How to Handle Push Back from Your Technology Team

Today we’re talking about a problem all business analysts face – what to do when the developers push back on your requirements.

Here are a few key points:

  • Re-frame what the developer means by “that’s impossible”…everything is possible, given unlimited time and budget.
  • Be sure to understand the true business need, and not present a business solution.
  • Collaborate to find possible solutions to the real problem, which may not even involve technology changes.

To learn more about the business analysis process and handling sticky requirements challenges like this, check out the BA Essentials Master Class.

For those who like to read instead of watch, here’s the full text of the video:

I wanted to jump in and talk to you today about what to do when we hear from the development team, “That’s impossible.”  I know I’ve heard that my career.  We actually just had it come up with a course participant last week that she had this beautiful business need that had come out, a really exciting way to help the business.  She brought it to the developer and he’s like, “No, we can’t do that.  It would require re-engineering the whole database. It’s way too big.”  “Impossible” is what he said.

In the reframe on that, we’re going to talk about three steps that you can take and three things to think about when that happens.  The reframe is that everything is possible. It just maybe isn’t feasible given the budget that you have, the timeline that you have, and the current technology you have.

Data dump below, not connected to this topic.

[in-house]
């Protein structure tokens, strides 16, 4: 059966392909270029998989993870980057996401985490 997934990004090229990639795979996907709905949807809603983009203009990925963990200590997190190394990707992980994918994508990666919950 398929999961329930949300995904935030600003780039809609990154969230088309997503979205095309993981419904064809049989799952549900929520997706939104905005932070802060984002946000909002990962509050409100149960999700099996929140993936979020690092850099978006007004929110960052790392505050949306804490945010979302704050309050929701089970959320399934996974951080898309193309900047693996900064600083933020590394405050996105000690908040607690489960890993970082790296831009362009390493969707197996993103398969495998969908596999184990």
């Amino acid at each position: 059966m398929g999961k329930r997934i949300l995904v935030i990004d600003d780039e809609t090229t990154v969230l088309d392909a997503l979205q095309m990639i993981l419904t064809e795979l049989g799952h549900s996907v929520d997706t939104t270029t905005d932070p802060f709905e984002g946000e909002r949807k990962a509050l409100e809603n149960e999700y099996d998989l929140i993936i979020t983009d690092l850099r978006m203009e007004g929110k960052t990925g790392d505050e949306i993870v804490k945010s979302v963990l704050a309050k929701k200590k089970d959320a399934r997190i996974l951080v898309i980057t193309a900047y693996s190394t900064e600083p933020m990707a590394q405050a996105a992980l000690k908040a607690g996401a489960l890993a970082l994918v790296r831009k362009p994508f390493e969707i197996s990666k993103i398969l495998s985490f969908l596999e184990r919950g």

#1 – Define “Impossible”

“Impossible” really means we may have to spend three months reworking the database to solve the problem in the way that she presented the solution to that developer.  That could be true.  That developer may be thinking, “I know I have 10 other things on my list and nobody is going to approve this.” And that really is what impossible often means.

The first thing you want to do is unpack what does “Impossible” mean?  It’s never that it’s not possible; it’s usually that it’s not feasible given a certain set of assumptions.  The more you understand that, the better that you can do as a business analyst to come up with a feasible solution to the true business need.

#2 – Clarify the True Business Need

That’s the second thing you want to do is clarify what the true business need is.  In this case, it’s not so easy to do.  The business came up with a solution.  They say, “We want these specific data elements removed from our process.”

The developer responds, “We can’t do that.  Those data elements are connected to all kinds of other things and it has an impact on reporting, and it has an impact on other parts of the application that aren’t even touched by those business stakeholders.”  It has this broader impact when they were just saying, “Well, let’s just remove those three fields on the screen and then our problem is solved.”  That isn’t really the business need.